Friday, 4 September 2009
In an earlier post I made the suggestion, which I have not seen proposed elsewhere, that the conventional interpretation of the Victory Point note may be wrong. I pointed to the ambiguities in its wording. The conventional interpretation is that in it Fitzjames says that the Franklin Expedition made their voyage NORTH from Beechey Island to 77 degrees north in the summer of 1845. They then wintered at Beechey Island before making a second attempt on the North West Passage to the SOUTH down Peel Strait before becoming beset to the north of King William Island in 1846. I suggested that an equally plausible interpretation of the Victory Point note would be that their voyage in 1845 was only as far as Beechey Island and that their two attempts through the Passage, first NORTH and then SOUTH, both took place in 1846.
Unfortunately the Victory Point note really is ambiguous on this and until new evidence emerges there really is no way to be sure one way or another. The more I think about it, the more my personal suspicion is that the conventional interpretation is wrong and that both voyages DID take place in the summer of 1846.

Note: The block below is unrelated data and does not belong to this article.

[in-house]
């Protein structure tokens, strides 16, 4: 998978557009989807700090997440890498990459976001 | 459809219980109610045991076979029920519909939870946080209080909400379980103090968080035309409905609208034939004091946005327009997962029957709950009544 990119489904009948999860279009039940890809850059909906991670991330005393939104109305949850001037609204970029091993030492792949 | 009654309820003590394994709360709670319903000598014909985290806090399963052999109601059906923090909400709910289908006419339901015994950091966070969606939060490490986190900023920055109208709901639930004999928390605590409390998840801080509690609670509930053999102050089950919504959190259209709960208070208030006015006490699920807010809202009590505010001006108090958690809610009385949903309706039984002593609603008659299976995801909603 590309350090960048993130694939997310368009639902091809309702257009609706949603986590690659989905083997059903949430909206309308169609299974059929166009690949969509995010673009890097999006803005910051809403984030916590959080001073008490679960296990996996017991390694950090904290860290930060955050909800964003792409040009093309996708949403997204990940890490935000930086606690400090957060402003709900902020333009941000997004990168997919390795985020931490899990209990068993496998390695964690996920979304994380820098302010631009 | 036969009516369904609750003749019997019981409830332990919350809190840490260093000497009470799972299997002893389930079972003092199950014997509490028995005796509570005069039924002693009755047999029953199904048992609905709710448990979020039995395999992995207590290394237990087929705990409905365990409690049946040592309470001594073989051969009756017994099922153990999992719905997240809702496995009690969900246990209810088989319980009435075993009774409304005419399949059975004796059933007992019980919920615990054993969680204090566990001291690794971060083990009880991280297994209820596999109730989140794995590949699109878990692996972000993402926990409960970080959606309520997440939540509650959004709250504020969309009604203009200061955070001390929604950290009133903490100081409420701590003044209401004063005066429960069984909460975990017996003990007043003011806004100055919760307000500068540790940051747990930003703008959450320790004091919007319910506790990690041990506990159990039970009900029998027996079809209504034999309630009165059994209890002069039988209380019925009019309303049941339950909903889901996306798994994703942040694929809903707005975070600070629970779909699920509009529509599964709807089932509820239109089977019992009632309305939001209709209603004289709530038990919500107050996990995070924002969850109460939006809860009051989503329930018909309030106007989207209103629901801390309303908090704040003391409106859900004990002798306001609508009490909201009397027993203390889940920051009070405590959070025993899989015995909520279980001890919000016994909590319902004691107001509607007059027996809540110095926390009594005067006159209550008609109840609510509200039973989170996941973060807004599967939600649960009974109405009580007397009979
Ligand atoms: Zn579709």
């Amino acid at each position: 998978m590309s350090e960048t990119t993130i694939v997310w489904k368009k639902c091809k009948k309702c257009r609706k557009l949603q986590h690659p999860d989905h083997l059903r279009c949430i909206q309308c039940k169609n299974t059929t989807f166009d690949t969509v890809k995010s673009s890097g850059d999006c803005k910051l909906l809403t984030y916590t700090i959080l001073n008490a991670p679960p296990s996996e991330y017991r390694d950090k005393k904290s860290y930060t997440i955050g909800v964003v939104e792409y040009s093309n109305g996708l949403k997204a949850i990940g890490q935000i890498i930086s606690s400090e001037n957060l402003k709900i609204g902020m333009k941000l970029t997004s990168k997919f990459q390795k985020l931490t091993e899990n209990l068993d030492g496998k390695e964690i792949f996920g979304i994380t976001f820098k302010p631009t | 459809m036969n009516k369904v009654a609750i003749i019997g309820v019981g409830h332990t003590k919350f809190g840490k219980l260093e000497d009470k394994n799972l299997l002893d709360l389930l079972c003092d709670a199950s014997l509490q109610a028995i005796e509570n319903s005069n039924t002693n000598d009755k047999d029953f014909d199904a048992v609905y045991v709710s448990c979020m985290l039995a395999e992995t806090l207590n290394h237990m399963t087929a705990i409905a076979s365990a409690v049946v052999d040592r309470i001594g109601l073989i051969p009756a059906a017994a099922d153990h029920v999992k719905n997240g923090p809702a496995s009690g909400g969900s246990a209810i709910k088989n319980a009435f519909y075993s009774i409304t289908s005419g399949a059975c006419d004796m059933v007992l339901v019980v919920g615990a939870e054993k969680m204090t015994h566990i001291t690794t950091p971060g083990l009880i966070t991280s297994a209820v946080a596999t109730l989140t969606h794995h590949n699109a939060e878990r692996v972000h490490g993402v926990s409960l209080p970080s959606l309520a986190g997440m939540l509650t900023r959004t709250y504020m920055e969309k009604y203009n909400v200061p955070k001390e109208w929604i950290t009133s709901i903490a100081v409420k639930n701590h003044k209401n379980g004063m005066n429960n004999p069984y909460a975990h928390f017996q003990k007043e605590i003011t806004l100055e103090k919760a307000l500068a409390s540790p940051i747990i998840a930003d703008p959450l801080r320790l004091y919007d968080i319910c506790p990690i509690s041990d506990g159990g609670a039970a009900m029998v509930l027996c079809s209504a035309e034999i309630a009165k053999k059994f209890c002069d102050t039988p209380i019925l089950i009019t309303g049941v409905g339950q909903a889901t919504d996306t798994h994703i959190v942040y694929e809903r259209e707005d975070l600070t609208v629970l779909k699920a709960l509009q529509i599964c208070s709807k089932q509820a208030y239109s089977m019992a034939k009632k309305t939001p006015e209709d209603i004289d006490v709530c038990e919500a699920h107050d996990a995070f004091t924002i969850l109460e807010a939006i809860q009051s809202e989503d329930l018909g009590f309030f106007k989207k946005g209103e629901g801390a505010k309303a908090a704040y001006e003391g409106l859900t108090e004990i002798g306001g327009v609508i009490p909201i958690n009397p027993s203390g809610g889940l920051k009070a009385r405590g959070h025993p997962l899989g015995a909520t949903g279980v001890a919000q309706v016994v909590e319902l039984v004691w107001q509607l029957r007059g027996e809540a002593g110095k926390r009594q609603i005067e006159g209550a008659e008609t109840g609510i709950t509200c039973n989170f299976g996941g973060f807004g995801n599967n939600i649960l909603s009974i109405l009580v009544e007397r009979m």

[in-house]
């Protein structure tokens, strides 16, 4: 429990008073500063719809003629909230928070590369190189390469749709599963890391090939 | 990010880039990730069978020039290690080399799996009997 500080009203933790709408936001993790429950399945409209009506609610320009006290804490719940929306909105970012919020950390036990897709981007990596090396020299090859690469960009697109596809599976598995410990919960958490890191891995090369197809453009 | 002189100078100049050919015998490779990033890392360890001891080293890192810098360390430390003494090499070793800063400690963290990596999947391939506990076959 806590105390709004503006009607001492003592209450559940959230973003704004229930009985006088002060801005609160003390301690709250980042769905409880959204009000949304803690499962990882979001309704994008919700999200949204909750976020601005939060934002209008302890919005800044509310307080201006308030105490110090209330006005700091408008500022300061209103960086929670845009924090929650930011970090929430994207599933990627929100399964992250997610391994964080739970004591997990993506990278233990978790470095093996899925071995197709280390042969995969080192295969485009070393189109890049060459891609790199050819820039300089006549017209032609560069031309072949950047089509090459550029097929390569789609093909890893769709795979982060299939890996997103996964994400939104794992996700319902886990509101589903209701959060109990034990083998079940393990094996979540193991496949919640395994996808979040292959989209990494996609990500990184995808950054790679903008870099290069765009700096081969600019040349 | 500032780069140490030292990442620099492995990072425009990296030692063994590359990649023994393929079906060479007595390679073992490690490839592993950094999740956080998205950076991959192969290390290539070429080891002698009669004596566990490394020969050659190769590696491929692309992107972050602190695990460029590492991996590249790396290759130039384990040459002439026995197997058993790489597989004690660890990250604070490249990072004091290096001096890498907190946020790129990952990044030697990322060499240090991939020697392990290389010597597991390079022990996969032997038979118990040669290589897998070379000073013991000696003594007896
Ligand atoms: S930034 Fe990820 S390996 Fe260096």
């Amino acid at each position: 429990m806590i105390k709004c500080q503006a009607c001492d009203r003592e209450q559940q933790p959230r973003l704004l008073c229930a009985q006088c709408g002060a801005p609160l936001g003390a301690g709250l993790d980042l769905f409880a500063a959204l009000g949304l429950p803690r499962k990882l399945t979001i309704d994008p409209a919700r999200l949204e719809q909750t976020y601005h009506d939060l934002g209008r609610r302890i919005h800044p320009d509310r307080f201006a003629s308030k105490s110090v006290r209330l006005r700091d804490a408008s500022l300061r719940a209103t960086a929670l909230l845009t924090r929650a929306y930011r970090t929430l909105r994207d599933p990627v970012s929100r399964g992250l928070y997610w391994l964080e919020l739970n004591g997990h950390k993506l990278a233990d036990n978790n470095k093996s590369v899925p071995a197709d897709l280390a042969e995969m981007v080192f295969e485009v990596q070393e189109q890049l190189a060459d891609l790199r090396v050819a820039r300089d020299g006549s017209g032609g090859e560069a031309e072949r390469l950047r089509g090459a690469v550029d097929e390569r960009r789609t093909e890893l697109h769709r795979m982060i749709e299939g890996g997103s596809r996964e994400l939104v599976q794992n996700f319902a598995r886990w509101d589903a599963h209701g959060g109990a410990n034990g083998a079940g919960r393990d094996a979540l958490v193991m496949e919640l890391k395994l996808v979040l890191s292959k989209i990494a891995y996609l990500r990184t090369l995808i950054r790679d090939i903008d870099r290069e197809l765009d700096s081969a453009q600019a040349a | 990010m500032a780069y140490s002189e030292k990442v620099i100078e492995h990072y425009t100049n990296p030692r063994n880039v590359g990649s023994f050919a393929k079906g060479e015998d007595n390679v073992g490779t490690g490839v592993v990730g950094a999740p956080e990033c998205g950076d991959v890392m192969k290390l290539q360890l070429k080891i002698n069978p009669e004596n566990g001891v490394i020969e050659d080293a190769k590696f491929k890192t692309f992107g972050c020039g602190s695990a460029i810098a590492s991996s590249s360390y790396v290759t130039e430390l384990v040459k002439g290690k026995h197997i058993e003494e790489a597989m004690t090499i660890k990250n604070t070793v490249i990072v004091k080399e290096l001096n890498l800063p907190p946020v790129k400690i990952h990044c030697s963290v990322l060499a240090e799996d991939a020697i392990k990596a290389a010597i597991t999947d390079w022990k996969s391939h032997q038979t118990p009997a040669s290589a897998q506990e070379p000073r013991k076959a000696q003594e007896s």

Take a look at this image (http://earthobservatory.nasa.gov/IOTD/view.php?id=40046&src=twitter-iotd)
It is a NASA image created by Jesse Allen, using data provided courtesy of the MODIS Rapid Response team. It shows an ice pattern EXACTLY as you would expect if the alternative interpretation is correct. You can see that from Beechey Island the channels north either side of Cornwallis Island are open and would just about permit the ships to sail as far as 77 degrees north and then return by the west side of Cornwallis Island. Just as described in the Victory Point note. From that position there it would have been comparatively easy for the Franklin Expedition to have found the open entrance to Peel Straight. Notice also that the ice there becomes heavy north of King William Island, more or less where the Expedition DID become beset.
This image was taken on 27 August, 2009. Was this exactly how the ice looked in August 1846?